• The Nerve (unregistered) in reply to The Nerve
    Comment held for moderation.
  • dkf (cs) in reply to The Nerve
    The Nerve:
    Is "Arralphalet" a combination of "Array", "Alphabet", and "Epithet"?
    ARRay of ALPHAbet LETters I'd guess, and probably all in upper case because of some rule about constants having to be upcased. But why oh why did they hate underscores so much?
  • Ouch! (unregistered) in reply to pallen
    pallen:
    Additionally, the name ARRALPHALET doesn't seem to make sense on multiple levels... it's not an array of alphabets (or alphalets, for that matter). Or maybe it is, and it's just missing 25 characters from the second set (explains the second Z).
    I think ARRALPHALET expands to ARRay of ALPHAbet LETters, which kinda makes sense. It's a stupid name, but it doesn't hurt like the rest of the code.
  • Errorman (unregistered) in reply to Mike D.
    Mike D.:
    Adam:
    I've always felt content knowing that in the UK our buildings start with a Ground Floor (Floor 0) whereas in the states they start off at Floor 1.
    Do they skip the 13th floor, like here?
    Yes, because of course they have to get used to handling FLOOR_NOT_FOUND errors.
  • Joel (unregistered)

    Zst!

    Oh, what.

  • Pierre Tramo (unregistered)

    And if ARRALPHALET only meant ARRay of ALPHAbet LETters ?

    While we could argue that this is certainly not the best name to give to such array - or about the utility of the given array in the first place - this is a relatively minor WTF compared with the poor implementation of quasi-base26 encoding.

  • wtf (unregistered) in reply to Mike D.
    Mike D.:
    Mr. Spontaneous:
    I may be putting myself up for ridicule here, but what is the problem with a Util class for widely used methods in strict OOP languages? I understand that you don't want to throw everything in there.
    If it doesn't manipulate the object, it doesn't need to be in the object.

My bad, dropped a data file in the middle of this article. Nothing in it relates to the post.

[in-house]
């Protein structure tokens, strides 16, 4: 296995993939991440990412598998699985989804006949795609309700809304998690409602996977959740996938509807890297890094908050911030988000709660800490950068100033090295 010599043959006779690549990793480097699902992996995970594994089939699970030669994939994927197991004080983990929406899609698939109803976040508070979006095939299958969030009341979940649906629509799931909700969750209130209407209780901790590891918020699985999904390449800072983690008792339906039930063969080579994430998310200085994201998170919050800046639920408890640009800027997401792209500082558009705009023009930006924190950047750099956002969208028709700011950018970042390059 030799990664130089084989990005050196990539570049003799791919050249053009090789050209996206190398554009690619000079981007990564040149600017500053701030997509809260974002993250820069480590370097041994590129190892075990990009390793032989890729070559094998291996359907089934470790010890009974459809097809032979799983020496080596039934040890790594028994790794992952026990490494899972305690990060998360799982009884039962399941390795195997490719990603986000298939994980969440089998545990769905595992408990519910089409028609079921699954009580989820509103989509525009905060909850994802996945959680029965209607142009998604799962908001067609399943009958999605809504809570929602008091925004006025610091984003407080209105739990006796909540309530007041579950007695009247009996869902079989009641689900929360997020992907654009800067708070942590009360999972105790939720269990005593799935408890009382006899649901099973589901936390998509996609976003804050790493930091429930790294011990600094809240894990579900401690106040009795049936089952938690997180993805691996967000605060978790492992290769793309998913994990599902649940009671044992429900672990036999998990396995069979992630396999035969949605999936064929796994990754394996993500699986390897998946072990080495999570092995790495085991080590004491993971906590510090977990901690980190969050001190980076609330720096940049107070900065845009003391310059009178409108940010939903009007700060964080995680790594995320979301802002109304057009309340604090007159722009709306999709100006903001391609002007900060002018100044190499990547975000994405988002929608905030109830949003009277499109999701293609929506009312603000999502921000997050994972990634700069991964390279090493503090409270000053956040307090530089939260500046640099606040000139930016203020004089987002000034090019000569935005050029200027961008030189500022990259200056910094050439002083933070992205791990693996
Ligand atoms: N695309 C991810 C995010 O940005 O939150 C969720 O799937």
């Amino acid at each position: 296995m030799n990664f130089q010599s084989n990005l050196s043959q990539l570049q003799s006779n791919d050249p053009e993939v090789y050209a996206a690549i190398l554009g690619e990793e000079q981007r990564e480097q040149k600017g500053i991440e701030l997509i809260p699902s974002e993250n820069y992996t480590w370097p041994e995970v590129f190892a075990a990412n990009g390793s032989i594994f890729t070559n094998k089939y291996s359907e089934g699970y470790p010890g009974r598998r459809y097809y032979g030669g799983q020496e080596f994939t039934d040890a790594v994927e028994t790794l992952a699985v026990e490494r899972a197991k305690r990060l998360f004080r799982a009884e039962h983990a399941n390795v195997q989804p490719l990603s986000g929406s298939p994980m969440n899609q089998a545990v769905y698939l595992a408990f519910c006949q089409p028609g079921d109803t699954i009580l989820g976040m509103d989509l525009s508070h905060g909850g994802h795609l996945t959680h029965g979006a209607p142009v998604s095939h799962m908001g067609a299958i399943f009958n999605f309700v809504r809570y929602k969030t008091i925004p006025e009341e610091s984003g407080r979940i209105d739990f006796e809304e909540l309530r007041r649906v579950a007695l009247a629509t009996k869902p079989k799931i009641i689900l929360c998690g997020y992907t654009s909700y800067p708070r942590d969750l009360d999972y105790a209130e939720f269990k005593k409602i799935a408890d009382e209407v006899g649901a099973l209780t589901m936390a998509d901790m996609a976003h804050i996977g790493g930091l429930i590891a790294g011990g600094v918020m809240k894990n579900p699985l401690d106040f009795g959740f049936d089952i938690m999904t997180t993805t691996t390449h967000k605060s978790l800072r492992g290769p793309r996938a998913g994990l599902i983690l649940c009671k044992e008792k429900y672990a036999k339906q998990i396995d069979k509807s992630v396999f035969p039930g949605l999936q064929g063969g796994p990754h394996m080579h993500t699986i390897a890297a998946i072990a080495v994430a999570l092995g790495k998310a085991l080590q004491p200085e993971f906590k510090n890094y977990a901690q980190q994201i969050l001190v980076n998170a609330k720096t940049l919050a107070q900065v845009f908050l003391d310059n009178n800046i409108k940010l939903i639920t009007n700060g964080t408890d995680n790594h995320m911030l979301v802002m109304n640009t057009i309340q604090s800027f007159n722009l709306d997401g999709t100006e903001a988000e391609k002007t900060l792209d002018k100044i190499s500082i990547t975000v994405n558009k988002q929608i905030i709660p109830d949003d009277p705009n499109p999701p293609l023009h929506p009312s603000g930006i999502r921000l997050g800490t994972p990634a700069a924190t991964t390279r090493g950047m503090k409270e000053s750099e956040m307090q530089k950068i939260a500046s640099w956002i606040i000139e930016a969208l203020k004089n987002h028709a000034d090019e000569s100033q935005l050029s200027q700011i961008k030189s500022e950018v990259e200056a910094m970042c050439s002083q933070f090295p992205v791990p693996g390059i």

I see. So we're going to get rid of static methods entirely?

  • Ilya Ehrenburg (cs) in reply to frits
    frits:
    I'm a big fan of arralphaletio*.

    *Starts off as "phaletio" and ends with ralphing.

    Creative misspelling of Fellatio?
  • smbell (cs) in reply to frits
    frits:
    Remy Porter:
    Mr. Spontaneous:
    I may be putting myself up for ridicule here, but what is the problem with a Util class for widely used methods in strict OOP languages? I understand that you don't want to throw everything in there.

    It creates spaghetti code and breaks modularization. You basically surrender all of the advantages of OOP languages (at least in this one little area).

    It's one of the classic anti-patterns.

    Yeah, utility classes like System.Math / java.lang.Math are pretty useless. In all seriousness, utility classes are a simple way to practice DRY and sometimes cannot be refactored into anything more elegant. Abuse/overuse of utility classes is certainly an antipattern. However, in this case we're talking about a Utilize class, which is a horse of a different color.

    Having specific classes that perform common functions is not a bad thing. The examples of Math, Array, Collections... are just fine. They contain related methods of a specific purpose. However if you have a class named ${project_name}Util I guarantee you're doing it wrong. I've seen it. I've even done it (I've since fixed it). It's bad, don't do it. If you think you need it you have a larger problem with your application design.

  • Zylon (cs)

    I sure hope I never end up at destitute.

  • Steve The Cynic (cs) in reply to Remy Porter
    Remy Porter:
    It creates spaghetti code and breaks modularization.
    It doesn't exactly "break" modularization; it is more like the opposite of modular code, a single thingy that looks like a module until you realise that the contents aren't actually related to each other.